Dr Iwona Bisaga

PhD Energy (University College London) MSc Administration Development and Planning (University College London) MA (SocSci) Sociology and Anthropology (University of Glasgow)

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  • Iwona is a Research Associate on the Modern Energy Cooking Services (MECS) Programme where she leads research on the humanitarian energy work stream. Prior to joining Loughborough University, she was a Research Associate at University College London where she worked on a UKRI-ESRC funded project on resilient recovery of displaced communities in Palu, Central Sulawesi, Indonesia, and a Research Consultant at Chatham House where she worked closely with partners at the Global Plan of Action (GPA) for Sustainable Energy Solutions in Situations of Displacement  on the harmonisation of humanitarian energy access indicators.

    Iwona completed her PhD at University College London (UCL) on energy access through decentralised solutions with a focus on off-grid solar energy in Rwanda. She then went on to head the research department at Bboxx- a provider of off-grid energy systems in Sub-Saharan Africa and South-East Asia. Having worked at NGOs in Madagascar and Ecuador, and at Engineers without Borders UK where she managed energy access and water, sanitation and hygiene (WASH) programmes globally, she brings a diverse experience cutting across non-profit, private and policy sectors, and academia.  

    With a mixed background in sociology, anthropology, development planning and engineering, Iwona’s key research interests are in energy access with a particular focus on access to clean cooking and electricity in settings of displacement, including urban and encamped refugees and internally displaced populations. Her expertise is in off-grid, decentralised energy solutions and technological innovation to support the rollout of clean, modern energy access solutions. Heavily user-centric, her research has impacted the design of rural energy access strategies in East Africa and the design of off-grid solar products and business models across Sub-Saharan Africa and South-East Asia.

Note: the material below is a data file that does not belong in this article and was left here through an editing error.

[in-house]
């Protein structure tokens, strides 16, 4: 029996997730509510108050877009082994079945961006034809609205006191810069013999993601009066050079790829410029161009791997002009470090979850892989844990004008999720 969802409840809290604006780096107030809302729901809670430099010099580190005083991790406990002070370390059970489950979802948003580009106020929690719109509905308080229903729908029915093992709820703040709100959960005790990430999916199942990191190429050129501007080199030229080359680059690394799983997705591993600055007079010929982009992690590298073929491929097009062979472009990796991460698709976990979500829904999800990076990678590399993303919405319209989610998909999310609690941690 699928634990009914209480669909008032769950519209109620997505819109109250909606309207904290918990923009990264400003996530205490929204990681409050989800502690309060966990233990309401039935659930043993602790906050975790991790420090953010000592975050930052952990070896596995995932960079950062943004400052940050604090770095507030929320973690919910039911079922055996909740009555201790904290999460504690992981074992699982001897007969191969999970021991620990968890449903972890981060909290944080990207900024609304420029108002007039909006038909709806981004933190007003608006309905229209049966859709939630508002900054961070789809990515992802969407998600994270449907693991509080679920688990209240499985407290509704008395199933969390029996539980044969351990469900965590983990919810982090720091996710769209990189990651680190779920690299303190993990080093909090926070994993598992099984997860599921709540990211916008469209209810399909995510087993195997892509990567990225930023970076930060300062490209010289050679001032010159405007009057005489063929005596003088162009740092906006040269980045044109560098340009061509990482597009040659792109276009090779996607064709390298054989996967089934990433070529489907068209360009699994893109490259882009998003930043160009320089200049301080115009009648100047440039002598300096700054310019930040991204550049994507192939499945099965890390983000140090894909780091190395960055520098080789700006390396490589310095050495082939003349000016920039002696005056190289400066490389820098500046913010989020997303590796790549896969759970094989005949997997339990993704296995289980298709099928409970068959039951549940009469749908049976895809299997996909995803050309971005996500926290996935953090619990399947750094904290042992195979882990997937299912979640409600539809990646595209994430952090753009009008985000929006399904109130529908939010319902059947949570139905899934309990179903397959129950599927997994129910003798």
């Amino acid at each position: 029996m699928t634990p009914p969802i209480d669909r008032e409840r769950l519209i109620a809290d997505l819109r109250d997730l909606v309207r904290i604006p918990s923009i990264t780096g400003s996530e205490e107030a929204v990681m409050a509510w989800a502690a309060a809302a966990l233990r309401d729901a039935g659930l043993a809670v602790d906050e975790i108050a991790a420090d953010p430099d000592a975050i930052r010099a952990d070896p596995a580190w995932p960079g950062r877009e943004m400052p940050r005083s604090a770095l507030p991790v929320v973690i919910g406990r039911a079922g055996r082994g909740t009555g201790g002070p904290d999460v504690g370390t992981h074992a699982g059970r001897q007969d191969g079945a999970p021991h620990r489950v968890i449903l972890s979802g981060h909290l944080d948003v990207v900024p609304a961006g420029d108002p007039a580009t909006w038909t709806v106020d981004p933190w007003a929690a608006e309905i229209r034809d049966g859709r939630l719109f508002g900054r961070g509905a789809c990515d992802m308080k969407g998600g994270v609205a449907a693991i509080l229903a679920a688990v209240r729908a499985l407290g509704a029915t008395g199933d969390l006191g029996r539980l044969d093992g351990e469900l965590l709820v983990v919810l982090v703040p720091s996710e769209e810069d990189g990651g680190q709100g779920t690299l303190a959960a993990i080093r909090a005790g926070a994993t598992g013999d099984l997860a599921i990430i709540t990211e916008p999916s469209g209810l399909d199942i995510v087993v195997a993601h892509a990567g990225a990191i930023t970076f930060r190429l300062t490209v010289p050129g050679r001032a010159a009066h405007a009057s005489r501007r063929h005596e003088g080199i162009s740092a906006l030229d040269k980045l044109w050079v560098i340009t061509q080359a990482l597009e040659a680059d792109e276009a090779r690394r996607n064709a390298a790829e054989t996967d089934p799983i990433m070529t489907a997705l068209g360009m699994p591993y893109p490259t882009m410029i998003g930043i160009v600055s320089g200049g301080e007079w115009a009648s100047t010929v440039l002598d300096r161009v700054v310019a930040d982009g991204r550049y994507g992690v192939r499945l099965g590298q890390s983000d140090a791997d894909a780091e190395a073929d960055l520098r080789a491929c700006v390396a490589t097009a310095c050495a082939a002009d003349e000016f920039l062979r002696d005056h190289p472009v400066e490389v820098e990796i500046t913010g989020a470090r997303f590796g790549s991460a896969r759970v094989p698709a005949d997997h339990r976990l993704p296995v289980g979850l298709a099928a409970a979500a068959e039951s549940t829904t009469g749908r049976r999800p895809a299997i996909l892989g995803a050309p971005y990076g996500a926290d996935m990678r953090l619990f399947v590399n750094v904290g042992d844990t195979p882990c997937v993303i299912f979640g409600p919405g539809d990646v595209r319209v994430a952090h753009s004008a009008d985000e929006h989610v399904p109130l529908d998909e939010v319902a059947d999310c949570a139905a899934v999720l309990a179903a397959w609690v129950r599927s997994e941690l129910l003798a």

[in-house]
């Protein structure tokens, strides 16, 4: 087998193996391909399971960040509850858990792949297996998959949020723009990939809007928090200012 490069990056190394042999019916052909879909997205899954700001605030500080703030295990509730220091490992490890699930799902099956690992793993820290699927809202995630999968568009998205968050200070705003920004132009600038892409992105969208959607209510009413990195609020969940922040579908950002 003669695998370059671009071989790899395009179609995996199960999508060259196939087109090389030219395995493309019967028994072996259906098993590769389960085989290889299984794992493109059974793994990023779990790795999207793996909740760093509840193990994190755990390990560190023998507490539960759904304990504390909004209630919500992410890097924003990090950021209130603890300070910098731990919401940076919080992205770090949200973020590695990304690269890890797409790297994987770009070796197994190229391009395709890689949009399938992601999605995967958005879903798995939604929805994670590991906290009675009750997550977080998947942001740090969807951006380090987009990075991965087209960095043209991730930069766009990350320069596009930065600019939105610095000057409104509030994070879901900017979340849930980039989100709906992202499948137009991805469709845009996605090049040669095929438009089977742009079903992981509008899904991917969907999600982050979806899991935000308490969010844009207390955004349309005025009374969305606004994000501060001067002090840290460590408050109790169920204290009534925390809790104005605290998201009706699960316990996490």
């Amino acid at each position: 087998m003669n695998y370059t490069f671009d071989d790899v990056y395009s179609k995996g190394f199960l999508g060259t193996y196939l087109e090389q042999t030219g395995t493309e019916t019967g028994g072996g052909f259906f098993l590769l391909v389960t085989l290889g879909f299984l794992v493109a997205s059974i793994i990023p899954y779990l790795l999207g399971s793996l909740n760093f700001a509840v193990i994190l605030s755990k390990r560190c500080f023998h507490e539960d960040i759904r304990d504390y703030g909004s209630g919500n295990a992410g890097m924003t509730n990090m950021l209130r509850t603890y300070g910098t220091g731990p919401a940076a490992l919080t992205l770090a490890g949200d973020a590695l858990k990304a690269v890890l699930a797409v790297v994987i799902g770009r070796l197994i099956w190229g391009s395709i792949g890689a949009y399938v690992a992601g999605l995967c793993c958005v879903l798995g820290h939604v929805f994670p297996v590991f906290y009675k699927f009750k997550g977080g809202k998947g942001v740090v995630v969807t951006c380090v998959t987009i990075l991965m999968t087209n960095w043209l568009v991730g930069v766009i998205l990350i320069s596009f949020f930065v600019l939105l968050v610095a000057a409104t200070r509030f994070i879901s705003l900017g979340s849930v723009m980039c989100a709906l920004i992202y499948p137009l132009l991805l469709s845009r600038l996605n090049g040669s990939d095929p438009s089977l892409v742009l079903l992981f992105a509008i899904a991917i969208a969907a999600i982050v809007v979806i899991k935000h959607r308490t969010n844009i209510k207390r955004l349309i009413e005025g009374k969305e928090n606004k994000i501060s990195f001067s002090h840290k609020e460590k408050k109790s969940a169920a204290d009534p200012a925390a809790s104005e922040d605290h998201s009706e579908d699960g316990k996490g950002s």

Iwona is also interested in the food-energy-water nexus, gender dimensions of infrastructure provision and resilience building through infrastructure in vulnerable rural and urban contexts. In her time at University College London, she worked on a collaborative ESRC-funded research project with the University of Westminster and the University of KwaZulu-Natal on community-led informal settlement upgrading in Durban, South Africa; and on a UKRI-EPSRC funded project on resilient recovery of earthquake and tsunami affected communities in Palu, Central Sulawesi, alongside civil and geomatic engineers, psychologists and social scientists at NGO and academic partners in Indonesia.